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The Mahdi-Messiah Solution To The Question Of Jerusalem – OpEd

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In the Near East the “Arab Spring” of 2011 with its great hopes; is now viewed with immense despair. And in the E.U. the USA and G.B. there are many people who are negative and pessimistic about the future of humanity. Doctors saved the lives of millions. Dictators sacrificed the lives of millions. Populations exploded and then birthrates declined. Technology produced both worldwide prosperity and pollution at the same time.

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And with human-made climate change continuing, there’s a 48% chance that our planet will reach a yearly average of 1.5 degrees Celsius (2.7 degrees Fahrenheit) above pre-industrial levels of the late 1800s, at least once between now and 2026, a team of 11 different forecast centers predicted for the World Meteorological Organization on May 9, 2022..The odds are inching up along with the thermometer. Last year, the same forecasters put the odds at closer to 40% and a decade ago it was only 10%.

So is the world and our society heading towards a wonder-filled new age, or toward a doomsday; or are both occurring concurrently because breakdown is always a prelude to breakthrough? Many who believe in the Biblical vision of a Messianic Age use the insights of the Prophets of Israel to provide guidance in understanding the social, economic, scientific and cultural upheavals sweeping our world wide society.

Usually the dramatic dangers of the pre-Messianic tribulation of Gog and Magog are emphasized. I will focus on the positive signs developing throughout the world that accord with the Messianic vision of the Biblical Prophets.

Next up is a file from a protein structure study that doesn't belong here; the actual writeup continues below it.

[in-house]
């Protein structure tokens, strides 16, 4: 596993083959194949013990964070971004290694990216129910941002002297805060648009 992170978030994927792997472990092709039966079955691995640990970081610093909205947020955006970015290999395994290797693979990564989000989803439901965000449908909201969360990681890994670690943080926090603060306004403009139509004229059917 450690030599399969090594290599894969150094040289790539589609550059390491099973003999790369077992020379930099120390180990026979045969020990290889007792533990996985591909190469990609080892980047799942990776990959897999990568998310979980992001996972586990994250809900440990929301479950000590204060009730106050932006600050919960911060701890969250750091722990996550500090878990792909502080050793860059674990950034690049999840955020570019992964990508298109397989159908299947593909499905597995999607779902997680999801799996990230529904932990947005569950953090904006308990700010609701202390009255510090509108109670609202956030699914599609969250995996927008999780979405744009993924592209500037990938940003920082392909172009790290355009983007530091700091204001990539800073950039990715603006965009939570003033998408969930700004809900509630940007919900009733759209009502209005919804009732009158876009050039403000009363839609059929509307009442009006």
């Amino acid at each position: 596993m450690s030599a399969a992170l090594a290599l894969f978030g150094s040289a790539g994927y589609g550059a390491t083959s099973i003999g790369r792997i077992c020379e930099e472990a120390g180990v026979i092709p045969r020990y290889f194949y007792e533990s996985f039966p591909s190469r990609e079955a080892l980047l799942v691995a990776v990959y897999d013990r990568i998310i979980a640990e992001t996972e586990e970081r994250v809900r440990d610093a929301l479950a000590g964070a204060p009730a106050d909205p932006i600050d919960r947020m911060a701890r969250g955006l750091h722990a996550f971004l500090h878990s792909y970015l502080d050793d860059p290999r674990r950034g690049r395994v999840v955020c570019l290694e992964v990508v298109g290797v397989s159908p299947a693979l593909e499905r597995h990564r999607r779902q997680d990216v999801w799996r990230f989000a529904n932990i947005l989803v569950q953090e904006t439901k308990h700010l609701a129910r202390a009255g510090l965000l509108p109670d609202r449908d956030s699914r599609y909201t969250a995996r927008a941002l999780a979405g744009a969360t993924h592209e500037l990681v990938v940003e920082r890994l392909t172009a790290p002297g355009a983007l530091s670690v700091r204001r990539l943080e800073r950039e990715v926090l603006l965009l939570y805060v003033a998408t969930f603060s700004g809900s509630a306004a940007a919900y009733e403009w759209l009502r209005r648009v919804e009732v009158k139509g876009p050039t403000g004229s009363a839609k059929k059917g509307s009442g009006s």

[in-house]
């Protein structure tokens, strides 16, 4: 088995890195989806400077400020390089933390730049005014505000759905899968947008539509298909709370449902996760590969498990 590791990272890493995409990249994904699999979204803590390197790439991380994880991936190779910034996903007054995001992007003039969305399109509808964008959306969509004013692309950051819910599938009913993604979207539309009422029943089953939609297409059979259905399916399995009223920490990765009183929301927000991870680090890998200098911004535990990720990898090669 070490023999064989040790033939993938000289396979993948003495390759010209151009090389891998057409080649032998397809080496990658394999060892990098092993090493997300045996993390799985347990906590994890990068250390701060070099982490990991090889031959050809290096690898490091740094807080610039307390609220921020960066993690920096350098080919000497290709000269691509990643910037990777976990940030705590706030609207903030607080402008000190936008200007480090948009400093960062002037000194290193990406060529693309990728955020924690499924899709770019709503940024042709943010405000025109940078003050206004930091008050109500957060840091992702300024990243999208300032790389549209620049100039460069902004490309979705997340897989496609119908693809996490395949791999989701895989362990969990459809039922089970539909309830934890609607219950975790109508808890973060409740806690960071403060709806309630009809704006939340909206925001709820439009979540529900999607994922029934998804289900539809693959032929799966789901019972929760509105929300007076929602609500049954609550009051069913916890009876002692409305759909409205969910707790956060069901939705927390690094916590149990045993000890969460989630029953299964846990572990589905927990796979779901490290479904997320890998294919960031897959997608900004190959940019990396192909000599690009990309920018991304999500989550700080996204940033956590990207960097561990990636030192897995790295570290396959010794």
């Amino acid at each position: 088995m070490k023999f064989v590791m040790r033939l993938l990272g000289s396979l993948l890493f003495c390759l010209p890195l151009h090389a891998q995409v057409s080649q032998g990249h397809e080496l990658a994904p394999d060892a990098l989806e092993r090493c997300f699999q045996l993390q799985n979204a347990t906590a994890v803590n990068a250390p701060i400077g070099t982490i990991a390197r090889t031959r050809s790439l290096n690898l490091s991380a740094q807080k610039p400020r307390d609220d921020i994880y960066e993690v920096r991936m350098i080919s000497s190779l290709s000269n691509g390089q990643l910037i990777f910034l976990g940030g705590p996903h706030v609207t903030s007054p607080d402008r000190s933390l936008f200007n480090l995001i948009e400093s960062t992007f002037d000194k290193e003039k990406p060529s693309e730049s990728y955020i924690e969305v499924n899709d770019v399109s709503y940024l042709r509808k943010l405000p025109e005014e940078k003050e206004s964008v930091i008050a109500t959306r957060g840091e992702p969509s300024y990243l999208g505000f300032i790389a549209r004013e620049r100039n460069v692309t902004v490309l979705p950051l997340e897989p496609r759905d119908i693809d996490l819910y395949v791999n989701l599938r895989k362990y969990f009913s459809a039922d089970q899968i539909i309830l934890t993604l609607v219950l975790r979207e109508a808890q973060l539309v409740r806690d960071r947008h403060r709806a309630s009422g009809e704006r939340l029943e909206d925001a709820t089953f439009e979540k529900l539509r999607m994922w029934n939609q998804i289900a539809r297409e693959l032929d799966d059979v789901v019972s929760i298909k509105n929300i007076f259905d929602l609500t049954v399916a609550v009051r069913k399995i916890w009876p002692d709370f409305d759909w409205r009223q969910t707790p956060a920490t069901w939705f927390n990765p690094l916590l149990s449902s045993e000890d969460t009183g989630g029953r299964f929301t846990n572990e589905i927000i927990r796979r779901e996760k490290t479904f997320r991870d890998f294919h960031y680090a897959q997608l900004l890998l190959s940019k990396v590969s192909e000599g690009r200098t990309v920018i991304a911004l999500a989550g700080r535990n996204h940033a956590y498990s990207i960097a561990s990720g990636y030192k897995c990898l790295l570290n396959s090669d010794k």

In many religious traditions, redemption is mostly defined in terms of individual enlightenment or personal salvation. However, the Prophets of Israel conceived redemption as a transformation of human society that would occur through the catalyst of the transformation of the Jewish community. This transformation, which will take place in this world at some future time, is called the Messianic Age.

The transition to the Messianic Age is called the birth pangs of the Messiah. The birth of a redeemed Messianic world may be the result of an easy or difficult labor. If everyone would simply live according to the moral teachings of his or her religious tradition, we would ourselves bring about the Messianic Age. But, if we will not do it voluntarily, redemption will come through social and political upheavals, worldwide conflicts and generation gaps.